Voting rights legislation authored with an eye toward changing Yakima’s City Council elections, was approved Tuesday by the House Government Operations and Elections Committee.

House Bill 1413, known as the Washington Voting Rights Act, is sponsored by Rep. Luis Moscoso, D-Mountlake Terrace, would receive strong support in a floor vote in the House, but may have more difficult odds of passing the mostly Republican-controlled Senate.

House Democrats announced Tuesday that the bill was one of five pieces of committee-approved legislation aimed at increasing voter access and turnout.

“Our country was founded on equal opportunity and it is vital that we make sure that everyone has a voice and an equal shot in our elections,” Moscoso said of the Voting Rights Act in a news release.

The voting rights act would encourage cities, towns and other local jurisdictions to switch from at-large elections to district elections. It gives ethnic minorities greater ability to take legal action to force changes in election formats if they can show a history of racially polarized voting.

The bill exempts municipalities with populations of less than 1,000 and school districts with less than 250 people.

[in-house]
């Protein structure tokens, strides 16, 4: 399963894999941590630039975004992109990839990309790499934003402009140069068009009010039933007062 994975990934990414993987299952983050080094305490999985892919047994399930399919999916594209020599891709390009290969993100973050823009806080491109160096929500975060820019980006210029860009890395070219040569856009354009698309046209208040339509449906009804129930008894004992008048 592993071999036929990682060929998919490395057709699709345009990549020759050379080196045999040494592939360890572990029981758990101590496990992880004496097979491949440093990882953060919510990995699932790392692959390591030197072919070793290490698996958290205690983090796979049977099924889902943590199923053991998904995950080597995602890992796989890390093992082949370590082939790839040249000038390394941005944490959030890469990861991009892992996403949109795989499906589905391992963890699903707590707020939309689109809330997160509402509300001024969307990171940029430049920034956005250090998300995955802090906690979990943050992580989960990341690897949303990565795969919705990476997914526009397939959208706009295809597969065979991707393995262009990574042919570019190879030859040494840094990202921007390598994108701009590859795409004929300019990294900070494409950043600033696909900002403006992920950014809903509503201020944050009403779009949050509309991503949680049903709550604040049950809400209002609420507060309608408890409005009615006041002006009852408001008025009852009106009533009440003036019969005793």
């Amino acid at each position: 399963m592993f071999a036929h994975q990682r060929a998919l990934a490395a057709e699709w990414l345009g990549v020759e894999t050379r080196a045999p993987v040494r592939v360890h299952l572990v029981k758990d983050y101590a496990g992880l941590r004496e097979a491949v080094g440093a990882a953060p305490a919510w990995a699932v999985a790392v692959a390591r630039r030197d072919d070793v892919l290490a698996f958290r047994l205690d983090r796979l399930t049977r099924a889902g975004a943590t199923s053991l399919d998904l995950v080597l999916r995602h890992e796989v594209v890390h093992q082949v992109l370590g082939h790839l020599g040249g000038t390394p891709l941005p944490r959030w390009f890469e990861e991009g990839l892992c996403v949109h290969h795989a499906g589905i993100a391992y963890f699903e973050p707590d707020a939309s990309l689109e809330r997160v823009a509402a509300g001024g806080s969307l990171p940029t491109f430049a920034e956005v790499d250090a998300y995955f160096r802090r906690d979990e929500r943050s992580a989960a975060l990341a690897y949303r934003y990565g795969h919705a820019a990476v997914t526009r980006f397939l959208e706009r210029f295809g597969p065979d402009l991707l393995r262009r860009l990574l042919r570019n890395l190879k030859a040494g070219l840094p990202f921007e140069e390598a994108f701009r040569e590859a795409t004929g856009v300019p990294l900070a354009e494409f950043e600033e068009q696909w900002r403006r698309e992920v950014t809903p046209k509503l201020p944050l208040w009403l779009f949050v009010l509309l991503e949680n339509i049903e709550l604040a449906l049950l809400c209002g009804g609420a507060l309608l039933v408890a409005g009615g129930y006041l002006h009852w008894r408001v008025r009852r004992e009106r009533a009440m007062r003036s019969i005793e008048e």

The proposal was originally introduced in the 2012 legislative session, but it gained little traction. Since then, advocacy groups have pushed harder for the measure, which has received greater public attention this session.

Supporters of the measure point to Yakima’s history of elections as an example of where it could force change. Yakima’s population is 41 percent Latino, according to the 2010 U.S. Census, but no Latino has ever been elected to the City Council.

Yakima area lawmakers opposed the legislation last year and were also critical of the state Redistricting Commission’s decision in 2011 to create a Hispanic-majority 15th Legislative District. Despite the change, the 15th District’s two House incumbents, both Caucasian, were easily re-elected.

Yakima voters approved the current elections system in 1976, after years of voting for all City Council at-large candidates. The system has three seats at-large and created four districts with primary elections held only for district voters before going to a general election vote.

In August, the ACLU filed a federal lawsuit against the city of Yakima on behalf of several residents, including former City Council candidate Rogelio Montes. It alleges that the city’s current election format allows racially polarized voting to disenfranchise the city’s Latinos, an action that would violate Section 2 of the federal Voting Rights Act.

That case is set for trial later this year in September.

Mike Faulk can be reached at 509-577-7675 or mfaulk@yakimaherald.com. Follow him on Twitter at twitter.com/Mike_Faulk.